Divorce rates have been on the rise for years, and with them has arisen a need for more and more forensic accountants with expertise in property law. Property is one of the most contentious points in any divorce case, and each state in the union has different laws and policies regarding how these cases should be addressed.
While it would be too complicated to explain state-by-state how property is handled during divorce, there are similarities to be found between states, and a few healthy generalizations to be made. With that in mind, let’s start with some background on the development of this area of law.
Development of Property Law
Property law in the United States has evolved in multiple directions over the course of time. In most areas of accounting, there are some fairly fixed Generally Accepted Accounting Principles (GAAP) which guide most accounting.
Family law hasn’t followed quite that same path. In family law, the GAAP are in many ways made irrelevant by legal constructs that define what property is, and what ought to be done with it. It’s vital for accountants to understand the ways in which divorce cases should be handled differently than other accounting tasks.
The two main systems of property are Community Property and Equitable Property.
Community property is the system used in nine states, primarily those further to the West. In a community property system, property of a married person is established as either marital or separate property. Marital property is the term used for property gained by the couple during the duration of the marriage, and separate property refers to property that was owned by only one party prior to the marriage or after the separation. Property that was inherited by one spouse is also considered separate.
Under this paradigm, community property is split equally between the two parties, and separate property belongs to whoever owns it.
Every other state operates under equitable property systems. In such systems, property is divided in a way that the court determines is fair. Now, this does not necessarily mean that it is divided equally. Under this system, separate property of one spouse may be called upon to make the settlement fair for both parties.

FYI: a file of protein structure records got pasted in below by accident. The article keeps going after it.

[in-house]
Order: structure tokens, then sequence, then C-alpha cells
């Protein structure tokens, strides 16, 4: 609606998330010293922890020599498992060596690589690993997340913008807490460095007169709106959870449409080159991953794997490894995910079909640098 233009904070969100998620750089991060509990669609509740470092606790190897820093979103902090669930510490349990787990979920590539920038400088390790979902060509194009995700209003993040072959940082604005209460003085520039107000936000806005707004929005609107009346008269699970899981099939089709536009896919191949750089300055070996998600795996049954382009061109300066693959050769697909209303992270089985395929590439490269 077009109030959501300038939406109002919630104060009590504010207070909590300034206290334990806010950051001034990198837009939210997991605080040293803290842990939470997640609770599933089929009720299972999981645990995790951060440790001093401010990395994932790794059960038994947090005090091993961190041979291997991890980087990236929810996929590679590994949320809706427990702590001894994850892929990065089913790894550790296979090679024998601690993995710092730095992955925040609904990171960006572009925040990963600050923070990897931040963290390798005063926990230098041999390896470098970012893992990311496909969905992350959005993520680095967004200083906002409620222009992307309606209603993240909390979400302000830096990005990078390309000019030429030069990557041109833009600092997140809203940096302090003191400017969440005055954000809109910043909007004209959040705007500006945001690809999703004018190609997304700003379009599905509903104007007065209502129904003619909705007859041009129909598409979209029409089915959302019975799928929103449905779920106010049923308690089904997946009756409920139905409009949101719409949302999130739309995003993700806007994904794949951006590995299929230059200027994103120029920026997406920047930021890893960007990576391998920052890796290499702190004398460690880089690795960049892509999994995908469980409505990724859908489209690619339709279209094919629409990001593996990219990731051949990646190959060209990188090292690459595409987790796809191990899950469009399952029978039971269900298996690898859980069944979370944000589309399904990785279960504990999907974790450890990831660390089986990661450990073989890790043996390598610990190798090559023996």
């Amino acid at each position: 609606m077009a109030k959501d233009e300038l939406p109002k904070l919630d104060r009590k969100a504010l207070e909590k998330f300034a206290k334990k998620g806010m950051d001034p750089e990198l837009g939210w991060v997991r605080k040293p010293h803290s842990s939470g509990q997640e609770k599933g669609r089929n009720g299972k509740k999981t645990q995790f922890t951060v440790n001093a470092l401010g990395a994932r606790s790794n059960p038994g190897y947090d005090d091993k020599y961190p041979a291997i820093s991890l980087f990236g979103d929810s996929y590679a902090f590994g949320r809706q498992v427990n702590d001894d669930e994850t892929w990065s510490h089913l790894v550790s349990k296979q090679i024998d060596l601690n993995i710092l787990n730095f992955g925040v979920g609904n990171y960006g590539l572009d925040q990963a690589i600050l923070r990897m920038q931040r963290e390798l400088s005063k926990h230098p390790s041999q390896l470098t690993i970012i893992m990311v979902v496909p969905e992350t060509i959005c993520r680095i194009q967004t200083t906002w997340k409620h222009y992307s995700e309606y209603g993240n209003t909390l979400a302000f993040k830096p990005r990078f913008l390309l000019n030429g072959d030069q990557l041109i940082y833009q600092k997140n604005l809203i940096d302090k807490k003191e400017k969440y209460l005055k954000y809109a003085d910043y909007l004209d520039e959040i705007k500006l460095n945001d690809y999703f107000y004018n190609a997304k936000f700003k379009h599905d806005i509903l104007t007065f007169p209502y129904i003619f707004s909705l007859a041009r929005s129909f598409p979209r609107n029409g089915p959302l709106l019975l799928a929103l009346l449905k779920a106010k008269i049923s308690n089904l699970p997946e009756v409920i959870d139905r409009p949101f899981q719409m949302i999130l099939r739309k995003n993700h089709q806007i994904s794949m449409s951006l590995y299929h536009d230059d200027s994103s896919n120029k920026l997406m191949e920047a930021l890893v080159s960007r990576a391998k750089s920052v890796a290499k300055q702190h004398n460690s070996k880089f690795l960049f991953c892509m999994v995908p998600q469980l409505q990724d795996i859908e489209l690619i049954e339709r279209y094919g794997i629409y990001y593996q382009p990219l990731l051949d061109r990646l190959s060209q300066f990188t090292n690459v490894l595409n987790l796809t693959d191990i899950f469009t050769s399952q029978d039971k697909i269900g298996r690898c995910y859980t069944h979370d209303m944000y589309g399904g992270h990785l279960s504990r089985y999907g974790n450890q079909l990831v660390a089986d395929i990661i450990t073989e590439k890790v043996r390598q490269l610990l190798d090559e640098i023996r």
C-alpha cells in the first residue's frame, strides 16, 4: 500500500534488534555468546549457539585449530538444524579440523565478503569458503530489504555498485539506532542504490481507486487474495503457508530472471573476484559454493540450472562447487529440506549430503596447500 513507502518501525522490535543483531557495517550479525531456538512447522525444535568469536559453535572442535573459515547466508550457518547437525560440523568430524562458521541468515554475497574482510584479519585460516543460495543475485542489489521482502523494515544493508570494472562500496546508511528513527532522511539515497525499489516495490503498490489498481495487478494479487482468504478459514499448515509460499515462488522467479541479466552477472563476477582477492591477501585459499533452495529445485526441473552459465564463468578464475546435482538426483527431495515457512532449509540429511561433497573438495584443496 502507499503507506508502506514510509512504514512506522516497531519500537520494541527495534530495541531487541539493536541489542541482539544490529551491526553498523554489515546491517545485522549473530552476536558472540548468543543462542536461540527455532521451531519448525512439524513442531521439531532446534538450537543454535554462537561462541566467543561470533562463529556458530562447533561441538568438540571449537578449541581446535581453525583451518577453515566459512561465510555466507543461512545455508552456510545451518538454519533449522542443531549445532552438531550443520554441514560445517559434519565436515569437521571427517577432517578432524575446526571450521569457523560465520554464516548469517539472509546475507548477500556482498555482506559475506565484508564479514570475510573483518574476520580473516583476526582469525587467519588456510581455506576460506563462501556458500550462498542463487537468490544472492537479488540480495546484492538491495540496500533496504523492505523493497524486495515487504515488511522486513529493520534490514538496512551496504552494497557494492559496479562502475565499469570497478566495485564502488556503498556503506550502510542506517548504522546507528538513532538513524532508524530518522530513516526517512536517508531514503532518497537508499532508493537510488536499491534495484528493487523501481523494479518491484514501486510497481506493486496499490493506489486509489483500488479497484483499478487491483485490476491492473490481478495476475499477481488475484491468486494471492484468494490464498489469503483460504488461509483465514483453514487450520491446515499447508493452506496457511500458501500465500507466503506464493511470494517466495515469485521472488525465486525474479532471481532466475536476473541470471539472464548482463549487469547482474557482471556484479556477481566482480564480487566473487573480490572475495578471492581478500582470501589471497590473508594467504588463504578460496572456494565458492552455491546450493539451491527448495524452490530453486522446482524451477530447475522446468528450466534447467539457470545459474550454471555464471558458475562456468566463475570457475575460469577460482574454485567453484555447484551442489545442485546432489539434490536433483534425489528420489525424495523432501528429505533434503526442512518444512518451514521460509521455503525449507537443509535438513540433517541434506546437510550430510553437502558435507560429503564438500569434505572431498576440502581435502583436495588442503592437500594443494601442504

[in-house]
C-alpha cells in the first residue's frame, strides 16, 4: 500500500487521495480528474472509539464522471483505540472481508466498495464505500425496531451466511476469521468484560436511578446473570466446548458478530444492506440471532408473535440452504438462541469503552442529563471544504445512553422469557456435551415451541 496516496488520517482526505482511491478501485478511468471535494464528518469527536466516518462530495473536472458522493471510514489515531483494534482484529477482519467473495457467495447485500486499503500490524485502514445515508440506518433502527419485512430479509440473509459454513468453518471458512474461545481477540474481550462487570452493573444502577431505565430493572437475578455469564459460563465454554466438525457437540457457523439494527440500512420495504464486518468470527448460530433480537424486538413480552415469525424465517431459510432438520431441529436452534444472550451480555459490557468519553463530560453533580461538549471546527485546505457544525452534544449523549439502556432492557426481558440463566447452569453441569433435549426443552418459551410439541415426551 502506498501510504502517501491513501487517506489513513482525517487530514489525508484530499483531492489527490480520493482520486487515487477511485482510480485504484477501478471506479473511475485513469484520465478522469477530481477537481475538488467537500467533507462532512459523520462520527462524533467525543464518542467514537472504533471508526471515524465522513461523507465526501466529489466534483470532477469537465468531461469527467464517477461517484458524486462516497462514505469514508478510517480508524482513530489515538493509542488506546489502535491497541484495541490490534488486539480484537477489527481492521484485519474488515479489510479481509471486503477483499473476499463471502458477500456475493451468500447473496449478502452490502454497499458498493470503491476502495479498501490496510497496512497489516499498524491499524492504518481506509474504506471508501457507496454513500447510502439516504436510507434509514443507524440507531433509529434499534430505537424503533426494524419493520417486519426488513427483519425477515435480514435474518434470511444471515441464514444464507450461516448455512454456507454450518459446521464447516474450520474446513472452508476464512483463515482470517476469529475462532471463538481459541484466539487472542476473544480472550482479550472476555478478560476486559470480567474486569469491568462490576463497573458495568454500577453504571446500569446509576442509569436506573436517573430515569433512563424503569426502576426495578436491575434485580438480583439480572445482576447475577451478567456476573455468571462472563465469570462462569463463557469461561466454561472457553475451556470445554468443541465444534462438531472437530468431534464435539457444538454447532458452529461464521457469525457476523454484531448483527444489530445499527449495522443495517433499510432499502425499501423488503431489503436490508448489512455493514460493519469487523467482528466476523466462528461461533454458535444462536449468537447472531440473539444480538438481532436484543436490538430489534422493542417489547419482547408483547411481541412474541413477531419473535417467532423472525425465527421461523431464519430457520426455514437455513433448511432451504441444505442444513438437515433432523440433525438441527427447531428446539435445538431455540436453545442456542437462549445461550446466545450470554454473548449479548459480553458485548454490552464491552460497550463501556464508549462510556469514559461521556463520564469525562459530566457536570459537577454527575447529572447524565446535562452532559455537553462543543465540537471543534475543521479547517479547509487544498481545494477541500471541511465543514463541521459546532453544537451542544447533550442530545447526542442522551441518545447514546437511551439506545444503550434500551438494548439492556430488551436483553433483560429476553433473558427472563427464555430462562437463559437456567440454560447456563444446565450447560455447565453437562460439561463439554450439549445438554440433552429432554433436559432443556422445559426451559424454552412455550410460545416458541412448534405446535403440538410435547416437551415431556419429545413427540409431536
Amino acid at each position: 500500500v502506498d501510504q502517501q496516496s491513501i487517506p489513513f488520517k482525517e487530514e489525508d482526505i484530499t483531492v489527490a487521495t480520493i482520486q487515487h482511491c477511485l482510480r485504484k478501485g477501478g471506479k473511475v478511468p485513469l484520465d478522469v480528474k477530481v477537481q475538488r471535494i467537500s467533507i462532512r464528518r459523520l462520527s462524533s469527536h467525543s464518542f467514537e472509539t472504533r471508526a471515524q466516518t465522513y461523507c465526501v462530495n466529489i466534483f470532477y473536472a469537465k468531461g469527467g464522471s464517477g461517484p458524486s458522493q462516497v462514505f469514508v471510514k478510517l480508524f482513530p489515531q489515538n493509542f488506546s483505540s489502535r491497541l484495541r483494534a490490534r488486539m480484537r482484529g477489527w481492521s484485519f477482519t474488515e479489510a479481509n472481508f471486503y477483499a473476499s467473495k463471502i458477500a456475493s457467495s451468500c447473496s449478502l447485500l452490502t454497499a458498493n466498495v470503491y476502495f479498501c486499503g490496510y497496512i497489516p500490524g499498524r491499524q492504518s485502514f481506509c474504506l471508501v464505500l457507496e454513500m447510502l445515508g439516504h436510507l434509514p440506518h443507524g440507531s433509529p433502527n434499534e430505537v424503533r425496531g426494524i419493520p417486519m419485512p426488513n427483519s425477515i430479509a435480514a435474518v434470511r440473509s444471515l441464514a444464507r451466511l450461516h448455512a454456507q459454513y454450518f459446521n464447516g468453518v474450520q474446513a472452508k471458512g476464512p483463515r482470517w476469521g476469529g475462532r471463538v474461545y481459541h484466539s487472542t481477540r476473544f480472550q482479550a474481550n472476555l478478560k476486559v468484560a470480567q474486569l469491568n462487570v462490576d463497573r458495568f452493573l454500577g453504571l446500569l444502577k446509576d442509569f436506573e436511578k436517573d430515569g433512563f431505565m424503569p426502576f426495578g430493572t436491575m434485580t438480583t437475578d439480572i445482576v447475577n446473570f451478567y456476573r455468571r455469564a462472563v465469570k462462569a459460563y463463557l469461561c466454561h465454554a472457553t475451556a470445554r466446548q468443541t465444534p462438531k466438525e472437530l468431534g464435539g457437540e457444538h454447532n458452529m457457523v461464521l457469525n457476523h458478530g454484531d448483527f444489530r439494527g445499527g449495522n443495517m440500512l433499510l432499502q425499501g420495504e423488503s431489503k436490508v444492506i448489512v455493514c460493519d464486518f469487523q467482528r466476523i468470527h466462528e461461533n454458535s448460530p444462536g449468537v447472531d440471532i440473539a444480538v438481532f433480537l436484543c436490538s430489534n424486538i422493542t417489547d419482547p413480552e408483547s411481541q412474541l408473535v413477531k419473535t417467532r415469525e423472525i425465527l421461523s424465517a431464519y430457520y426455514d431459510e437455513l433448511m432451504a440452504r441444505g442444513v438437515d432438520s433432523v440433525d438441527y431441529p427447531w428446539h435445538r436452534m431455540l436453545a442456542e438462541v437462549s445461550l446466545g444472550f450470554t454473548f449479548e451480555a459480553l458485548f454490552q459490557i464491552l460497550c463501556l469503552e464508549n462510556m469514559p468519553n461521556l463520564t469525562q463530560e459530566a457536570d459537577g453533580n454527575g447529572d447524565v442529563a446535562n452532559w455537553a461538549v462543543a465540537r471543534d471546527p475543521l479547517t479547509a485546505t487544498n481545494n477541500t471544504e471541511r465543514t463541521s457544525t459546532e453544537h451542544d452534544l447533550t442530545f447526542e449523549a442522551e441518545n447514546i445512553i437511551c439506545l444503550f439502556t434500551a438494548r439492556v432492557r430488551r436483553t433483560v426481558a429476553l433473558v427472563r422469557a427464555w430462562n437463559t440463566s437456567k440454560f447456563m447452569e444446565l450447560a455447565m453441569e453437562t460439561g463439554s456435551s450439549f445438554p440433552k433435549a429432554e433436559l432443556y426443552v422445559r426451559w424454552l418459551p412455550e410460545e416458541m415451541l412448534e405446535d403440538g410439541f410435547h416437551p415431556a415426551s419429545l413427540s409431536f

Fault in Divorce
Fault in a divorce refers to any behavior by one party that the court determines to be unacceptable: a fault, just as the name suggests.
In some states, such as California, no fault is required for the dissolution of a marriage. In these cases, community property must be divided up equally between both parties. Other states’ laws allow for differing divisions of property that favor one party based on the faults of the other.
Of course, parents are obligated to support their children. However, there are no set standards for what level of support a parent should provide. This question is usually answered by asking a few questions: namely, questions of custody agreements and of income. As a forensic accountant, it’s common for you to help determine factors like income insofar as they’re necessary for determining child support.
Spousal support, or alimony, can be a little trickier. Alimony typically involves the higher-earning spouse paying a set amount to the other party for a set amount of time. There are even more factors determining this than there are for child support. Things like the standard of living held by the couple when they were married, the length of the marriage, the needs of each spouse, and other factors come into play, in addition to the obvious ones like income.
All assets of both parties come into consideration when determining how to split up property. Each type of asset, from businesses to stocks to retirement plans and more, has to be dealt with separately and with care. Forensic accountants are tasked with valuing each asset.
Once the assets have set values, it’s time to figure out what goes to whom. This process requires an intimate knowledge of property values, income tax rules, and family law. Financial planning for the future can also come into play.
When divvying up property in a divorce, it’s not uncommon for one spouse to attempt to hide some asset from their spouse and the courts in order to avoid having to give it up. In addition to being questionable ethically, this type of fraud is illegal. In some states, this sort of action can come with severe legal consequences.
Marital fraud sometimes involves a continuation of tax fraud that was committed during the union, which, as we all know, is also illegal. So, that’s something to keep in mind.
All of the intricacies of property involve some consideration of income and other related taxes. This can cause various problems to pop up, and it’s key that you be ready to deal with them.
All the forms of spousal and child support have an impact on income tax. While child support isn’t considered deductible, spousal support is deductible as alimony. Taking these pieces into account is crucial to financial planning for accounting clients.
Here we’ve covered some of the basic principles of the accounting that goes into a divorce. Later on, we’ll be delving into some of the more complex artifacts associated with this process, so stay tuned for more.